The artist wrote, "just having fun" on the back of this triptych featuring textured swirls of paint offsetting found objects; an homage to women's underwear. It is difficult to determine whether the previous owner of the artifacts was similarly amused.
The MOBA Curator-in-Chief initially assumed this minimalist piece was created by a cat walking in blue paint.
The artist wrote, " It was painted on a small easel while listening to the piano music of Arnold Schoenberg. It is suggested that the work is revolved by 90° every three months."
When the Curator played a recording of Schoenberg's piano music to better appreciate the painting, his cat walked out of the room.
A man with short hair is depicted among seals, snakes, and other creatures who share his bright red facial features. At first glance we expect him to be uncomfortable or threatened, but these creatures smile and cuddle. There are no nightmares here; just the happy dreams of friendly forces that make life more pleasant.
The artist uses faux hi-tech medical imagery, what appears to be a death mask, and a violent image of pugilists in action (based on George Bellows' 1924 painting of a match between Jack Dempsey and Luis Ángel Firpo) to illustrate the inherent danger confronting all the faceless athletes who engage in the "sweet science”.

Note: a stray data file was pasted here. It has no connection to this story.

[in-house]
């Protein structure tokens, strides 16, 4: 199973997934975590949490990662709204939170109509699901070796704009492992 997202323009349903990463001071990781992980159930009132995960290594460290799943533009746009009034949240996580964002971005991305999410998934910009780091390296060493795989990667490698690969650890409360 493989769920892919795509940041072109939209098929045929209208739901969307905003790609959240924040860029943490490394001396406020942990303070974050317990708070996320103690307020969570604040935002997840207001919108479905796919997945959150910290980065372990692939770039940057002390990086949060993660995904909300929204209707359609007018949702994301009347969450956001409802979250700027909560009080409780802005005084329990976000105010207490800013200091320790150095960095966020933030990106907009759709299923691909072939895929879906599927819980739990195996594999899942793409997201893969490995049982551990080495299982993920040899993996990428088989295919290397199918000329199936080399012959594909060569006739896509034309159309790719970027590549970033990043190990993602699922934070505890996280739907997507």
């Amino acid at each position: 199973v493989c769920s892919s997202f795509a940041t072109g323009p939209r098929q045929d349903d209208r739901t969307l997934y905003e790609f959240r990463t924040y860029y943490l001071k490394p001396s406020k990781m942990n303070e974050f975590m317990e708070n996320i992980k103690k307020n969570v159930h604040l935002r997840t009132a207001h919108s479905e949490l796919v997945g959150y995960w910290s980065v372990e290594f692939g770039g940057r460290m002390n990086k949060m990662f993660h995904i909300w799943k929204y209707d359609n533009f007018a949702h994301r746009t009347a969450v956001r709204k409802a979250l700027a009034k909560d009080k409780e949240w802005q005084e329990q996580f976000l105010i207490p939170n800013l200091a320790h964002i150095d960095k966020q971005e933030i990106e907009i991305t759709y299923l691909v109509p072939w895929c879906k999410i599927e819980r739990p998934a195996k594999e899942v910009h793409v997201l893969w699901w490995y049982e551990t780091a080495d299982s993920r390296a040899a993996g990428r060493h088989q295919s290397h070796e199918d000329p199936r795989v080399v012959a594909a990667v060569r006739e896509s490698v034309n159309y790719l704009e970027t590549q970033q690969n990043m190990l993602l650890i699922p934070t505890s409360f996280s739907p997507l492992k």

The Red Sox runner successfully avoids the catcher's tag at the plate, only to be swallowed by a mysterious fan/beast. The viewer is left to wonder why he decided to return home from first base.
Inspired by the film Jurassic Park, many have speculated about the possibility of using traces of fossilized dinosaur DNA to produce a living Tyrannosaurus rex.
Unlike the sacrificial canaries in a coal mine, the seagulls in this metaphorical painting are free to leave when they sense conditions are deteriorating.
This is a literal visualization of a man suffering from a syndrome caused by intestinal viruses of the Picornaviridae family commonly known as hand, foot, & mouth disease.
With minimal detail and limited color palette, the artist portrays a thinking man. While its relative size indicates a big idea, the viewer is left to determine whether the thought is ephemeral or lasting.
The artist is saying, in no uncertain terms, that unless we learn to conserve our priceless resources, the yolk will be on us.
The artist has created a colorful and texturally rich homage to Mother Nature. Can you find the snail?
Frightening non-kosher demons haunt this blonde, blue-eyed beauty in a see-through blouse. Her world is cracking apart at the edges, but her careful hairdo and makeup show us that she knows it’s important to keep up appearances.
This painting seems to be visual representation of Yogi Berra’s advice, “When you’re driving an imaginary car and you see a flying fork, take it.”
Many faces are depicted in a crazy-quit jumble. The artist's use of common pine and monochomatic hues indicate indicate his underlying democratic belief that everyone is a star.
Damp tropical heat radiates from this surreal depiction of shapely female fertility. Among the interesting details are the vine emanating from the navel of the figure on the right, and the north/south/east/west divergence of her friend's bosom.
We see a surreal misandric image of giants on a bucolic outing.